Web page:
Swordland tells the tale of Robert FitzStephen, a tough Norman soldier fighting on the Welsh marches in the 12th century. His military prowess has made him arrogant, however, leading him to provoke a Welsh rebellion that soon brings about a humiliating defeat and his capture. Left to stew in a Welsh dungeon by his overlord and supposed protector, King Henry II, FitzStephen’s quest for martial glory seems to have come to an abrupt end. But events on the other side of the Irish Sea now take a hand, and the dethroned Irish king Diarmait Mac Murchada has need of a tough Norman soldier to help him regain his crown. Will FitzStephen take this last chance and lead Mac Murchada’s soldiers back to Ireland? And if he does, will he be able to stake out a ‘swordland’ of his very own?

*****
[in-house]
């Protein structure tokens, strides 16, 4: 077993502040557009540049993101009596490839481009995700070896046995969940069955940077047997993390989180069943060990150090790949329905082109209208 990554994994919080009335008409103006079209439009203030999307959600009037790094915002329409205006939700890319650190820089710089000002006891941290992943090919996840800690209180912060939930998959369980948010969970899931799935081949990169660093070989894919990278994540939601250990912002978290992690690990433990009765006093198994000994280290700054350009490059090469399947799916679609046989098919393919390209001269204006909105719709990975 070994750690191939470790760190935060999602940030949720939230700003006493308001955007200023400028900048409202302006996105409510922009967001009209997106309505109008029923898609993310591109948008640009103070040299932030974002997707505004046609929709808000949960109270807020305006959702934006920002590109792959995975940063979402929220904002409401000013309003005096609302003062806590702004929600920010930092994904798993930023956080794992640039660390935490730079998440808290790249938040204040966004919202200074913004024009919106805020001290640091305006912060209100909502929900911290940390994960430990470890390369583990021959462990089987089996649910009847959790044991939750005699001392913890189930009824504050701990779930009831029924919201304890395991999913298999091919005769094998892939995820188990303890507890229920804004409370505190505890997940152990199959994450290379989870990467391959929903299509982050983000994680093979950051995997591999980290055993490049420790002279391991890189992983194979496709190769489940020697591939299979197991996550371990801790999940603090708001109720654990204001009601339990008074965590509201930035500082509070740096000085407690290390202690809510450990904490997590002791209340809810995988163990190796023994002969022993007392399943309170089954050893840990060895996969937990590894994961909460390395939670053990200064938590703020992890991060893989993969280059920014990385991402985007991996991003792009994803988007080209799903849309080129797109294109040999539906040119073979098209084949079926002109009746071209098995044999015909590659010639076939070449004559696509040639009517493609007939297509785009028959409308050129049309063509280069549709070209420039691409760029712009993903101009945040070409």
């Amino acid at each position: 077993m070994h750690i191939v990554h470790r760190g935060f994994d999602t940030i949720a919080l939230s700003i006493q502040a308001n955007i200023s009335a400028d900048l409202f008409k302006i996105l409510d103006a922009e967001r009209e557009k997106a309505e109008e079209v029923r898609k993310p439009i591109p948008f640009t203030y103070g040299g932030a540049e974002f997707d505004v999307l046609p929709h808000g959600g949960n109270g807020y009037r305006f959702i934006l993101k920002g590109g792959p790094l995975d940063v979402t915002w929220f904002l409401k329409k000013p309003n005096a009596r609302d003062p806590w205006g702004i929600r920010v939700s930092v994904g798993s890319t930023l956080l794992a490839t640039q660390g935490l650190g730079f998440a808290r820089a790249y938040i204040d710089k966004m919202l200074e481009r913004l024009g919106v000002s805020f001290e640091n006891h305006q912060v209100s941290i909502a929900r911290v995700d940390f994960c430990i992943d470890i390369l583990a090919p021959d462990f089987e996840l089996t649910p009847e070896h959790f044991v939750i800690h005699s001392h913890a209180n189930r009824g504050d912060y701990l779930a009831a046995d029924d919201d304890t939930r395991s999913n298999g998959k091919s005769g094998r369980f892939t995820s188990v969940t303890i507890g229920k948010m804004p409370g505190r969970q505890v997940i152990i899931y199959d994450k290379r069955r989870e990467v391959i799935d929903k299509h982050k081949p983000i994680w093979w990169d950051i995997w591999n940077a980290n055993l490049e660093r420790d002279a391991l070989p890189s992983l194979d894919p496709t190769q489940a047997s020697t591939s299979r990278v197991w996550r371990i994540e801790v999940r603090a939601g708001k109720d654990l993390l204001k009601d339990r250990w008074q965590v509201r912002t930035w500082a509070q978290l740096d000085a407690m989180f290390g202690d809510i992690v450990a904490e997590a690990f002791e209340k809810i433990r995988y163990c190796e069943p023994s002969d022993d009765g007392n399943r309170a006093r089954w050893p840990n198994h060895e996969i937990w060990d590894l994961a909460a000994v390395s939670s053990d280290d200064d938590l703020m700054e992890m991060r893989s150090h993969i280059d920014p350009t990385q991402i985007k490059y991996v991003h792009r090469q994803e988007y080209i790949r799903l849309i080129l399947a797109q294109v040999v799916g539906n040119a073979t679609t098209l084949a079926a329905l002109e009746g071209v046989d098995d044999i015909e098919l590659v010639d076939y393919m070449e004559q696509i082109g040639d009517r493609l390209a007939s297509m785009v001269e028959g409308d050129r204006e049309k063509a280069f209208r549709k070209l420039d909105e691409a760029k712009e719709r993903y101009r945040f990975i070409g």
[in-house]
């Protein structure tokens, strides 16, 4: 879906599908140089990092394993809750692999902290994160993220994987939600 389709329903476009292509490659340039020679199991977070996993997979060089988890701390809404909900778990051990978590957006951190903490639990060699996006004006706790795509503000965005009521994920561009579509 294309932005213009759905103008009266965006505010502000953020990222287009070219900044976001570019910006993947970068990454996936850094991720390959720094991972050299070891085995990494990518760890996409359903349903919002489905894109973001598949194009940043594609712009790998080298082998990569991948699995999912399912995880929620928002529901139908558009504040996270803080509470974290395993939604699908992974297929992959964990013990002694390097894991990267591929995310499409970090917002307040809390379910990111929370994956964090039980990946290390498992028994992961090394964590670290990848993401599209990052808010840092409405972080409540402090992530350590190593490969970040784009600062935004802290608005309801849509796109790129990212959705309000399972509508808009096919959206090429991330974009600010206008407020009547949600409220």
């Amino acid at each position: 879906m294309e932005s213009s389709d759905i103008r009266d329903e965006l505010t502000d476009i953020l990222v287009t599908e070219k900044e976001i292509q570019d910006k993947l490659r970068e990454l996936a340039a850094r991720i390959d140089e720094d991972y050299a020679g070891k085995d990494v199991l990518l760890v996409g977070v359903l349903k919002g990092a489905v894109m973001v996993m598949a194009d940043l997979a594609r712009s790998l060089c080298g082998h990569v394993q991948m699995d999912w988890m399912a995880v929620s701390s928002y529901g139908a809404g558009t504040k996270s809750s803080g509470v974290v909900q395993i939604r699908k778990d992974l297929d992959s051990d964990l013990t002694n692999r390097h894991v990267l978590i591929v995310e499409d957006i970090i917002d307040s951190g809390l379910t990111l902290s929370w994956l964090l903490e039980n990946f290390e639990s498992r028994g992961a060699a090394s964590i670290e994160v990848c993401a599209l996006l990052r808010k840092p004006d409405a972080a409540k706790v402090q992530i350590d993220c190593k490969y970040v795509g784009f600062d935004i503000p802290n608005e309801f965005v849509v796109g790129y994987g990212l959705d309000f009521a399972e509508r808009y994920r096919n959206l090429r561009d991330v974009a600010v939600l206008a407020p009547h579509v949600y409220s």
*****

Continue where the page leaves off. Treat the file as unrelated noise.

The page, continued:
This story of Ireland and Wales in the 1100s is a very well-researched slow-burning narrative. While Swordland begins with a vibrant and bloody set piece, what follows is an over-extended series of political machinations and conversations which hinder rather than move the plot forward. The character of FitzStephen himself is interesting, with both Norman and Welsh origins as well as convincingly contemporary attitudes, but he is somewhat let down by the quality of the characterisation around him. There are too many minor characters who function only to interrupt the narrative flow rather than driving the story on. When the action eventually wends its way to Ireland, however, Butler ups the pace considerably and Swordland really starts to get going. The beautiful but dangerous landscape of medieval Ireland is well described, and the action scenes there are perfectly pitched and handled with real expertise. This is a book of two unbalanced parts with the second half far stronger.